As several countries now confront COVID-19 surges, Israel may be crossing over to other side of the pandemic. Whereas 5.5 million new severe acute respiratory syndrome coronavirus 2 (SARS-CoV-2) infections were reported globally last week, Israel reported only 398 (compared with >50,000 in January). Already, 54% of Israel’s 9.2 million citizens have been fully vaccinated, considerably more than in most other countries. In the coming months, as restrictions continue to ease, the country should be optimistic, yet cautious, as risks of resurgence persist. Israel thus may well be an early case study for favorable outcomes of a mass-vaccination campaign.
In January 2021, faced with a third pandemic wave driven by the newly dominant B.1.1.7 variant, Israel enforced a 4-week strict lockdown in conjunction with rapid mass vaccination. By early February, 38% of the population had received at least one vaccine dose (80% of those over age 50), and an additional 7.5% had documented past infection (thought to confer some protection). In view of high vaccine uptake rates, and because interim analyses of a large local cohort showed high (>90%) vaccine effectiveness, the risk of resurgence and its expected burden was deemed sufficiently hedged. The lockdown was therefore lifted, despite a stagnated high incidence (over 8000 daily infections).
Exceeding predictions, a sharp 90-day continuous decline in new infections followed—a >100-fold decrease in documented infections and a >50-fold decrease in severe cases—despite gradual removal of most restrictions. Several indications suggest that this was driven mainly by the vaccination campaign rather than seasonality or residual lockdown effects. The decline in severe cases was first evident among the elderly (earliest-vaccinated group) and only weeks later among younger, mostly unvaccinated age groups. By late March, over 55% of daily COVID-19 mortality occurred among a small (<1.6%) subgroup—unvaccinated adults over 60 years old.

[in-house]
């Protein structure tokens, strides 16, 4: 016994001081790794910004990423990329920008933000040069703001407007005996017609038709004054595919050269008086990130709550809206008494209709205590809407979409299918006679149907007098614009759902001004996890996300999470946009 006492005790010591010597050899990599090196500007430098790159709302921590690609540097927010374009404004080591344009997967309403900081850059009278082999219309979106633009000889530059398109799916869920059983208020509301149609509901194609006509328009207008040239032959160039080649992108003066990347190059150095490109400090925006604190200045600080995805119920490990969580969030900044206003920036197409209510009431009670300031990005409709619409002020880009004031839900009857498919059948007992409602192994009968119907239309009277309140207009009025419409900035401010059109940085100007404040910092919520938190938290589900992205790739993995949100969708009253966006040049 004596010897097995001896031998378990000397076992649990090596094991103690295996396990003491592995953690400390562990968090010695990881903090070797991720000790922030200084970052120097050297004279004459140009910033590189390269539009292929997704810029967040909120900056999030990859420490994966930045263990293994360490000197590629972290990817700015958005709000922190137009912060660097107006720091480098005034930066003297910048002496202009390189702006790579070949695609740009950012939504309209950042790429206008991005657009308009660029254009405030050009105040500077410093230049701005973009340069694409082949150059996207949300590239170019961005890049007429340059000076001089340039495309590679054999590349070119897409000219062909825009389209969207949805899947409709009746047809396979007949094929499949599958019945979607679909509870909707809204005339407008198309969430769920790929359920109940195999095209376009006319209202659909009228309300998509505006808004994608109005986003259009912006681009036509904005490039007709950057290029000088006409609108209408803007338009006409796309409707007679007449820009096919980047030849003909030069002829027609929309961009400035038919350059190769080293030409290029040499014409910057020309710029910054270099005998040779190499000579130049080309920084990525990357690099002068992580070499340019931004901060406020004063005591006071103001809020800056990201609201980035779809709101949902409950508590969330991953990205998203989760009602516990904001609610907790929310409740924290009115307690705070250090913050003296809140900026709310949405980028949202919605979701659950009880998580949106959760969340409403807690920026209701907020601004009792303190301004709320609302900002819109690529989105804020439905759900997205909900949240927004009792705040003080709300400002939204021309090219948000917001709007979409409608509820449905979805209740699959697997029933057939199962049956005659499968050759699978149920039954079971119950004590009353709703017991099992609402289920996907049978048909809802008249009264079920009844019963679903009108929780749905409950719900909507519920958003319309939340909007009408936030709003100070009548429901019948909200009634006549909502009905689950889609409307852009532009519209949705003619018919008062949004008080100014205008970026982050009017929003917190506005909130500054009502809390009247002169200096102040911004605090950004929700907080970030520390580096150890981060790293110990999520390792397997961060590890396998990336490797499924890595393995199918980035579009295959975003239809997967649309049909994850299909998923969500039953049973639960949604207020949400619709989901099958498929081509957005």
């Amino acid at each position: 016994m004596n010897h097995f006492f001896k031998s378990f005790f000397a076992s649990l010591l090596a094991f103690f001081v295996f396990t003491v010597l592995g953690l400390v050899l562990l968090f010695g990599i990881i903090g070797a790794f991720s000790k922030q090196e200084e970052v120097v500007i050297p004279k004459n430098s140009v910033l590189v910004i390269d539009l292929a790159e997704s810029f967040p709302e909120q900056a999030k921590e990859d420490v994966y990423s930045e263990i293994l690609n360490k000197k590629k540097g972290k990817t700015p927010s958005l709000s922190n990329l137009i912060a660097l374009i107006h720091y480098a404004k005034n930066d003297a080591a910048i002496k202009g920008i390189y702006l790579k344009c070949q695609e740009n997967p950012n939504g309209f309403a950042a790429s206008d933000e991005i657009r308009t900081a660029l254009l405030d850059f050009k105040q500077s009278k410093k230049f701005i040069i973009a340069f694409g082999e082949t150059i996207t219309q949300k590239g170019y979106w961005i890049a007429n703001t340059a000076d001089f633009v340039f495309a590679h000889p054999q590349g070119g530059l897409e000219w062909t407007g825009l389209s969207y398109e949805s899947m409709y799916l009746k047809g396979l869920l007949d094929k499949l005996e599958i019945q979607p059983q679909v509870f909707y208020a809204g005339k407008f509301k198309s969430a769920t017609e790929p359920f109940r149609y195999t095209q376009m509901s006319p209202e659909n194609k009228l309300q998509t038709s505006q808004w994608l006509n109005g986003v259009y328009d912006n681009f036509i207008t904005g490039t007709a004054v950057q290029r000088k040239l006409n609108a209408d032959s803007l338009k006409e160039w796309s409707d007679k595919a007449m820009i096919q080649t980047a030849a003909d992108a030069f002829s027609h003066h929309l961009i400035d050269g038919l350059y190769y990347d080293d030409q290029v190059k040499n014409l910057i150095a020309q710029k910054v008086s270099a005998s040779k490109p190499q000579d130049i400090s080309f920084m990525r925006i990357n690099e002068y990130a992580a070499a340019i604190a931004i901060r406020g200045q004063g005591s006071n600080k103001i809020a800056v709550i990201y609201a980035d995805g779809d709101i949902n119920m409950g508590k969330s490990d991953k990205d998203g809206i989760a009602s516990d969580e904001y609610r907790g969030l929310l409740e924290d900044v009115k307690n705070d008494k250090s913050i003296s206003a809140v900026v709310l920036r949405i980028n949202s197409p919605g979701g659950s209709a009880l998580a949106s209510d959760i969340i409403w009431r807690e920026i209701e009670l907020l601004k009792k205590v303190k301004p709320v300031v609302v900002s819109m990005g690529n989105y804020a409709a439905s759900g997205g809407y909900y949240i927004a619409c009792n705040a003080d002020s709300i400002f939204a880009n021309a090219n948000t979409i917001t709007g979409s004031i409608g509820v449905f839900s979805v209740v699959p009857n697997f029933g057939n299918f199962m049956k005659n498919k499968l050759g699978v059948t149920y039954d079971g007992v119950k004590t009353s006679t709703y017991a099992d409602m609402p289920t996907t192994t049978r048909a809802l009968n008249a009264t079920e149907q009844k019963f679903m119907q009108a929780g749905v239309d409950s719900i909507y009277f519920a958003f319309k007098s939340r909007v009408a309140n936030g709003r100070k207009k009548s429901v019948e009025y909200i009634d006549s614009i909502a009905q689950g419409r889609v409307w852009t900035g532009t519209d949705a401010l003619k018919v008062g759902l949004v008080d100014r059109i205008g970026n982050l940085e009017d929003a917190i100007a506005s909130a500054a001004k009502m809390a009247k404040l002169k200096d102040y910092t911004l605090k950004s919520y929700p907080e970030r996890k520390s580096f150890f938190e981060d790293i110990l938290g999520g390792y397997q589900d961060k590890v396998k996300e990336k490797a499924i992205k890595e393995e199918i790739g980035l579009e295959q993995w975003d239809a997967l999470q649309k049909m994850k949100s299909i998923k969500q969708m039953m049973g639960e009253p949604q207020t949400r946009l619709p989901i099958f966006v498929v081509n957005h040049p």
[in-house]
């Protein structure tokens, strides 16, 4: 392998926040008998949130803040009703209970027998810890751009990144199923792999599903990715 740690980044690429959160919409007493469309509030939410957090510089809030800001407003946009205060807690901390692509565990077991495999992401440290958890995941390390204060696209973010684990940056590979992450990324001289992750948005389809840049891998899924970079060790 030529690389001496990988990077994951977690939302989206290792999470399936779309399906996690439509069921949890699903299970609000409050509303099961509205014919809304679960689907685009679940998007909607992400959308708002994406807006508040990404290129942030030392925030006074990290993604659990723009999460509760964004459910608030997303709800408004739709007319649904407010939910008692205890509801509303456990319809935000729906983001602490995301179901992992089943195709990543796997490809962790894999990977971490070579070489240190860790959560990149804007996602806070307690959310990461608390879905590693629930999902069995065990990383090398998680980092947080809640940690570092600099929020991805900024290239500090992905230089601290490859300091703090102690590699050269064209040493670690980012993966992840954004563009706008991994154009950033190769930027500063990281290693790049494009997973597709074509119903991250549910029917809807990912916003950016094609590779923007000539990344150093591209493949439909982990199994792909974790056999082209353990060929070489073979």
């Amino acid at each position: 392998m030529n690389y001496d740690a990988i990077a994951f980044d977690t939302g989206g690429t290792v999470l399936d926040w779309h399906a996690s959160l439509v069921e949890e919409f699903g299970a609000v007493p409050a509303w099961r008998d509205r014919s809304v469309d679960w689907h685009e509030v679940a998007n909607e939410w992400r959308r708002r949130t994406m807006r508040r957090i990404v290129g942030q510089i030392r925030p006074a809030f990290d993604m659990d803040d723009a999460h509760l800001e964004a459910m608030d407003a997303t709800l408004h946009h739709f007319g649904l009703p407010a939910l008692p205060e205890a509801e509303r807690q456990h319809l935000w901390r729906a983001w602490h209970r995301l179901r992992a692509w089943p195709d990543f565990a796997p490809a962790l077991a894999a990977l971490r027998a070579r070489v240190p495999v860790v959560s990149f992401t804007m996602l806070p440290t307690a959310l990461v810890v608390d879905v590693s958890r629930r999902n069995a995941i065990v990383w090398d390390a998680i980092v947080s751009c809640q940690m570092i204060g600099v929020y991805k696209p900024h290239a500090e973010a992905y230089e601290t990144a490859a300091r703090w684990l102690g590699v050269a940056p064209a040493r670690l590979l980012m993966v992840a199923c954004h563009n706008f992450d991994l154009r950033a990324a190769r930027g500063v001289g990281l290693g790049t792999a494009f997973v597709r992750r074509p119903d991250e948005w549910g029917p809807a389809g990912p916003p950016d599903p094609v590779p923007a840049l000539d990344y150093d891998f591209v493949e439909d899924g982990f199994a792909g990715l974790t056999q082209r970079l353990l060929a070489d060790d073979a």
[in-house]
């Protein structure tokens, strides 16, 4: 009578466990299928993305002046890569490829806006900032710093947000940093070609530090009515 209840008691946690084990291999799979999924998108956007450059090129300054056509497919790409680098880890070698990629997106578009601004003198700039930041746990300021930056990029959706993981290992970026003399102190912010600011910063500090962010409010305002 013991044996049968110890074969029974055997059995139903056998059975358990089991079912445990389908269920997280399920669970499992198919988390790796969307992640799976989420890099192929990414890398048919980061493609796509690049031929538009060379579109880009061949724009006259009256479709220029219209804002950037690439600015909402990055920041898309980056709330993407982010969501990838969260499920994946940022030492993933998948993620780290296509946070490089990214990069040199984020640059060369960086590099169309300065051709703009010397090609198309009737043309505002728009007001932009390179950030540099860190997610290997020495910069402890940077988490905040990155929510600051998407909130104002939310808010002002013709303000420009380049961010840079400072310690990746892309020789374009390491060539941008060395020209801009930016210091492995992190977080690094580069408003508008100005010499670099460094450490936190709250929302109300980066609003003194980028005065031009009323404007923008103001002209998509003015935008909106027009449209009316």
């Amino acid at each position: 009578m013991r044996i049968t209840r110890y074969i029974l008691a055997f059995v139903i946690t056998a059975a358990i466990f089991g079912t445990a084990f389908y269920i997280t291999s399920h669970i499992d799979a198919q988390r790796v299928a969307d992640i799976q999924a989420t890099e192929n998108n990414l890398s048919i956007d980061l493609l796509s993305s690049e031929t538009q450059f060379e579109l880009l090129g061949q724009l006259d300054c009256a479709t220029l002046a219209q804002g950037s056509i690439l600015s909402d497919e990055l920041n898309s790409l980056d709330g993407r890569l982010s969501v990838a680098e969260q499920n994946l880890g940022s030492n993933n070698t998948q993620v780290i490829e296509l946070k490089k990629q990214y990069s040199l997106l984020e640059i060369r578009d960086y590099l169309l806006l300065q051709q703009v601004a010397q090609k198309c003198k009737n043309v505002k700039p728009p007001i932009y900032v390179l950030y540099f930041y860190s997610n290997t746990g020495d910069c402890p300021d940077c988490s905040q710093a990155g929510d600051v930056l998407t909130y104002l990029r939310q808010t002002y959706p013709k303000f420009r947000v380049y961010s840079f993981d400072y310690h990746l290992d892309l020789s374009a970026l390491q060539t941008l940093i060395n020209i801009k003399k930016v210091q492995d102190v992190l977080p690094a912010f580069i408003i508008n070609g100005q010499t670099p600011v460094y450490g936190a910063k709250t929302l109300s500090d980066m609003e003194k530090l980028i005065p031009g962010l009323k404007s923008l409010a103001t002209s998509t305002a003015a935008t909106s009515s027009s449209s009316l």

It is difficult to extrapolate from the Israeli experience a universally “safe” vaccine uptake threshold at which countries can safely reopen their economies, because such a threshold is likely setting-specific. By mid-April, the United Kingdom had experienced a similar decline in infections after a single vaccine dose campaign, whereas Chile and Seychelles experienced a surge of COVID-19 despite relatively high vaccine uptake (48, 39, and 67%, respectively, of each country’s population having received at least one dose).
Israel’s rapid vaccination campaign reaped the benefits of a decades-long investment in its community-focused universal health care system, including its digital health infrastructure. Led by Israel’s four public nonprofit health organizations, hundreds of vaccination clinics administered vaccines for up to 2.5% of Israel’s population daily. Their preparedness highlights several best practices: proactive outreach through callcenters and easy-to-use mobile device apps; electronic health records to expedite intake at vaccination sites; and offering vaccines left over at the end of each day to people of all ages so that doses did not go to waste.
Vaccine hesitancy hindered early vaccination efforts, particularly in ultra-Orthodox and Arab communities. Opening vaccination sites in these communities and encouraging respectful discussions between health experts and community leaders have helped increase uptake. Israel’s COVID-19 National Expert Advisory Panel has suggested that Israel consider proactive steps to increase vaccine access to the Palestinian Authority population, and Israel has, thus far, vaccinated over 100,000 Palestinian workers employed in Israel.
With nearly 40% of the total population still unvaccinated—mostly younger than 16, plus 15% of vaccine-eligible age groups—Israel will likely not reach herd immunity soon. Interrupting viral transmission by mass vaccination (“indirect protection”) has thus far sustained a continuous decline in incidence rates in all age groups. But as the remaining nonpharmaceutical interventions—indoor masks, quarantining, and a vaccination certificate policy (which limits access to high-risk indoor settings to vaccinated and recovered individuals only)—are gradually removed, the risk of COVID-19 resurgence will persist. In the absence of these interventions, outbreaks could be driven by increased vulnerability in low–vaccine uptake localities, as well as by viral variants that could partially evade the protective effects of vaccines. Even in one of the most vaccinated nations, the pandemic is not yet over, and Israel must remain vigilant. Its mass-vaccination success should not be squandered and could serve as a model strategy for other countries.